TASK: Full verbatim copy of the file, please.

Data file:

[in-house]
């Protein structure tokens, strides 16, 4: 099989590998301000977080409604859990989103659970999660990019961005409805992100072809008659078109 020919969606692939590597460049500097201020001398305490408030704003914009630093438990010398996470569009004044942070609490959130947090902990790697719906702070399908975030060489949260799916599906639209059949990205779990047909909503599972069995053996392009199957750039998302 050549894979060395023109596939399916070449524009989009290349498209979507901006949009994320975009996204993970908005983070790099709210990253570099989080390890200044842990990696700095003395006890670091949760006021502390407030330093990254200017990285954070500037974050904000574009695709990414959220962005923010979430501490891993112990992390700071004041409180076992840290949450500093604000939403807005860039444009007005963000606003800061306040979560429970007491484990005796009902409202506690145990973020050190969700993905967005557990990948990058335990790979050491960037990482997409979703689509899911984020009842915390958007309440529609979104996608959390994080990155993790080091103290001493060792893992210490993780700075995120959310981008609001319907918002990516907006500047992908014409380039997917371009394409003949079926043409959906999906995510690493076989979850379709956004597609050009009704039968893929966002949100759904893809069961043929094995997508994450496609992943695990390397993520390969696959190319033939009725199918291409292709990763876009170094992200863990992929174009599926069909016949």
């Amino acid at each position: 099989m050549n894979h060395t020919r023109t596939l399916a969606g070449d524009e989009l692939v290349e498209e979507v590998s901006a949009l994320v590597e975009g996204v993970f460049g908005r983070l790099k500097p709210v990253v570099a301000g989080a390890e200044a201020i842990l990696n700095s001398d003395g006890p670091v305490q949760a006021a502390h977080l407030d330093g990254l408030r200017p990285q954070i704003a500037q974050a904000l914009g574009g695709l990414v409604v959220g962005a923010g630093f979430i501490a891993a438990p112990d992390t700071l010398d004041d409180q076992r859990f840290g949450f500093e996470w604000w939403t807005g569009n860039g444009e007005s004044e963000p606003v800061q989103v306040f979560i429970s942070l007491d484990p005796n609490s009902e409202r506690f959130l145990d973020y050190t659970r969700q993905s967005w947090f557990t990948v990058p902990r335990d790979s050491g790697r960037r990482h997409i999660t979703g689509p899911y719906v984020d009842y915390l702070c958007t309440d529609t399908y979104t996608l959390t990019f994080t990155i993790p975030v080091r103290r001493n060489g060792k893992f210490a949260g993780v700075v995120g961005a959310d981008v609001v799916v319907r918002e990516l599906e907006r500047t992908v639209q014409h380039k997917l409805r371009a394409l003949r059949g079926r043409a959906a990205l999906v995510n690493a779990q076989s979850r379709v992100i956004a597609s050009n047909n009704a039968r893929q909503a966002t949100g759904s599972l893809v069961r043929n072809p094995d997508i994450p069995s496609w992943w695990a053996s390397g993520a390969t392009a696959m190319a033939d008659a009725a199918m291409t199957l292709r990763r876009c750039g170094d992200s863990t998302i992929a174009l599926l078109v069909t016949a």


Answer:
[in-house]
């Protein structure tokens, strides 16, 4: 099989590998301000977080409604859990989103659970999660990019961005409805992100072809008659078109 020919969606692939590597460049500097201020001398305490408030704003914009630093438990010398996470569009004044942070609490959130947090902990790697719906702070399908975030060489949260799916599906639209059949990205779990047909909503599972069995053996392009199957750039998302 050549894979060395023109596939399916070449524009989009290349498209979507901006949009994320975009996204993970908005983070790099709210990253570099989080390890200044842990990696700095003395006890670091949760006021502390407030330093990254200017990285954070500037974050904000574009695709990414959220962005923010979430501490891993112990992390700071004041409180076992840290949450500093604000939403807005860039444009007005963000606003800061306040979560429970007491484990005796009902409202506690145990973020050190969700993905967005557990990948990058335990790979050491960037990482997409979703689509899911984020009842915390958007309440529609979104996608959390994080990155993790080091103290001493060792893992210490993780700075995120959310981008609001319907918002990516907006500047992908014409380039997917371009394409003949079926043409959906999906995510690493076989979850379709956004597609050009009704039968893929966002949100759904893809069961043929094995997508994450496609992943695990390397993520390969696959190319033939009725199918291409292709990763876009170094992200863990992929174009599926069909016949």
């Amino acid at each position: 099989m050549n894979h060395t020919r023109t596939l399916a969606g070449d524009e989009l692939v290349e498209e979507v590998s901006a949009l994320v590597e975009g996204v993970f460049g908005r983070l790099k500097p709210v990253v570099a301000g989080a390890e200044a201020i842990l990696n700095s001398d003395g006890p670091v305490q949760a006021a502390h977080l407030d330093g990254l408030r200017p990285q954070i704003a500037q974050a904000l914009g574009g695709l990414v409604v959220g962005a923010g630093f979430i501490a891993a438990p112990d992390t700071l010398d004041d409180q076992r859990f840290g949450f500093e996470w604000w939403t807005g569009n860039g444009e007005s004044e963000p606003v800061q989103v306040f979560i429970s942070l007491d484990p005796n609490s009902e409202r506690f959130l145990d973020y050190t659970r969700q993905s967005w947090f557990t990948v990058p902990r335990d790979s050491g790697r960037r990482h997409i999660t979703g689509p899911y719906v984020d009842y915390l702070c958007t309440d529609t399908y979104t996608l959390t990019f994080t990155i993790p975030v080091r103290r001493n060489g060792k893992f210490a949260g993780v700075v995120g961005a959310d981008v609001v799916v319907r918002e990516l599906e907006r500047t992908v639209q014409h380039k997917l409805r371009a394409l003949r059949g079926r043409a959906a990205l999906v995510n690493a779990q076989s979850r379709v992100i956004a597609s050009n047909n009704a039968r893929q909503a966002t949100g759904s599972l893809v069961r043929n072809p094995d997508i994450p069995s496609w992943w695990a053996s390397g993520a390969t392009a696959m190319a033939d008659a009725a199918m291409t199957l292709r990763r876009c750039g170094d992200s863990t998302i992929a174009l599926l078109v069909t016949a």